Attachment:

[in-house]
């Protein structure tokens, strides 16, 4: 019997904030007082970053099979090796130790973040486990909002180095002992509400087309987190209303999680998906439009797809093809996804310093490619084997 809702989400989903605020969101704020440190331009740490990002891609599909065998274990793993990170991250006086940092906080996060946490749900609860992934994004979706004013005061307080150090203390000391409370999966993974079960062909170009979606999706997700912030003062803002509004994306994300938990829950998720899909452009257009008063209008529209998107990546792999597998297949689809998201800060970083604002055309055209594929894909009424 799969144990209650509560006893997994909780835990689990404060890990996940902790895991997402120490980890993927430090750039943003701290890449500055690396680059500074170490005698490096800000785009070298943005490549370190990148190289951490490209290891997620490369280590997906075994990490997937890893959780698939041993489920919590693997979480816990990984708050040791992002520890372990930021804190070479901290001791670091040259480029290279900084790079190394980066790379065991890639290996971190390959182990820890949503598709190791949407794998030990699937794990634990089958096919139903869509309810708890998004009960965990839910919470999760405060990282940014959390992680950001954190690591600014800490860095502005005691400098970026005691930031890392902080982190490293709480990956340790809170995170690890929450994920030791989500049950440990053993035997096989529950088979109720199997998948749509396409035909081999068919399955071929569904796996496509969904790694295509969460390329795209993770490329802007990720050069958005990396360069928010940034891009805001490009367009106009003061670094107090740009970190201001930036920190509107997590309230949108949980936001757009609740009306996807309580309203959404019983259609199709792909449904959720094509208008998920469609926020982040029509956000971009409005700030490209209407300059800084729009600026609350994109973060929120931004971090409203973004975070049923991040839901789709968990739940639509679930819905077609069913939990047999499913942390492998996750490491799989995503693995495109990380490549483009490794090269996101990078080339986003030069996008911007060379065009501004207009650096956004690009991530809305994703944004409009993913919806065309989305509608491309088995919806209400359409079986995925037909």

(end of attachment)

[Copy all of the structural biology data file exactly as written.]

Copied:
[in-house]
């Protein structure tokens, strides 16, 4: 019997904030007082970053099979090796130790973040486990909002180095002992509400087309987190209303999680998906439009797809093809996804310093490619084997 809702989400989903605020969101704020440190331009740490990002891609599909065998274990793993990170991250006086940092906080996060946490749900609860992934994004979706004013005061307080150090203390000391409370999966993974079960062909170009979606999706997700912030003062803002509004994306994300938990829950998720899909452009257009008063209008529209998107990546792999597998297949689809998201800060970083604002055309055209594929894909009424 799969144990209650509560006893997994909780835990689990404060890990996940902790895991997402120490980890993927430090750039943003701290890449500055690396680059500074170490005698490096800000785009070298943005490549370190990148190289951490490209290891997620490369280590997906075994990490997937890893959780698939041993489920919590693997979480816990990984708050040791992002520890372990930021804190070479901290001791670091040259480029290279900084790079190394980066790379065991890639290996971190390959182990820890949503598709190791949407794998030990699937794990634990089958096919139903869509309810708890998004009960965990839910919470999760405060990282940014959390992680950001954190690591600014800490860095502005005691400098970026005691930031890392902080982190490293709480990956340790809170995170690890929450994920030791989500049950440990053993035997096989529950088979109720199997998948749509396409035909081999068919399955071929569904796996496509969904790694295509969460390329795209993770490329802007990720050069958005990396360069928010940034891009805001490009367009106009003061670094107090740009970190201001930036920190509107997590309230949108949980936001757009609740009306996807309580309203959404019983259609199709792909449904959720094509208008998920469609926020982040029509956000971009409005700030490209209407300059800084729009600026609350994109973060929120931004971090409203973004975070049923991040839901789709968990739940639509679930819905077609069913939990047999499913942390492998996750490491799989995503693995495109990380490549483009490794090269996101990078080339986003030069996008911007060379065009501004207009650096956004690009991530809305994703944004409009993913919806065309989305509608491309088995919806209400359409079986995925037909």